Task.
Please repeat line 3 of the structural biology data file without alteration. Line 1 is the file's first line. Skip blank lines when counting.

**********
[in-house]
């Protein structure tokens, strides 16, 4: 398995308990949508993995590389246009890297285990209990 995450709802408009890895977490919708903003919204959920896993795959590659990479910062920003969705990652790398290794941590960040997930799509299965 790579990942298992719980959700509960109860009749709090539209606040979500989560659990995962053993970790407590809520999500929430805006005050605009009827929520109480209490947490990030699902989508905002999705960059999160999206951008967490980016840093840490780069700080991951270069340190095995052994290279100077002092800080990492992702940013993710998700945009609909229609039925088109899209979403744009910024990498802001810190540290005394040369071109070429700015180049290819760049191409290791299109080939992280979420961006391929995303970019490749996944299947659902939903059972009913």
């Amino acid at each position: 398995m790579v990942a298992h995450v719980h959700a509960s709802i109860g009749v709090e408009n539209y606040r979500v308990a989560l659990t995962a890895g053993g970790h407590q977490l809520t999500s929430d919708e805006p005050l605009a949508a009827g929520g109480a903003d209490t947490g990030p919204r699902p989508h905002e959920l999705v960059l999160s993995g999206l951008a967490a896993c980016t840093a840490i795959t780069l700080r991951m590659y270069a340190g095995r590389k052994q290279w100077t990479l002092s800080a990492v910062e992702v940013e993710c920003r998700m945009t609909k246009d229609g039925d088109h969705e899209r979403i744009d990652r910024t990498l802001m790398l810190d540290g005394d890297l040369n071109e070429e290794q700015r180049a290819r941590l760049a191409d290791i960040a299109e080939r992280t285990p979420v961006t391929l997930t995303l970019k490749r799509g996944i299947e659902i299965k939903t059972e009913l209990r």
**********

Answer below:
């Amino acid at each position: 398995m790579v990942a298992h995450v719980h959700a509960s709802i109860g009749v709090e408009n539209y606040r979500v308990a989560l659990t995962a890895g053993g970790h407590q977490l809520t999500s929430d919708e805006p005050l605009a949508a009827g929520g109480a903003d209490t947490g990030p919204r699902p989508h905002e959920l999705v960059l999160s993995g999206l951008a967490a896993c980016t840093a840490i795959t780069l700080r991951m590659y270069a340190g095995r590389k052994q290279w100077t990479l002092s800080a990492v910062e992702v940013e993710c920003r998700m945009t609909k246009d229609g039925d088109h969705e899209r979403i744009d990652r910024t990498l802001m790398l810190d540290g005394d890297l040369n071109e070429e290794q700015r180049a290819r941590l760049a191409d290791i960040a299109e080939r992280t285990p979420v961006t391929l997930t995303l970019k490749r799509g996944i299947e659902i299965k939903t059972e009913l209990r």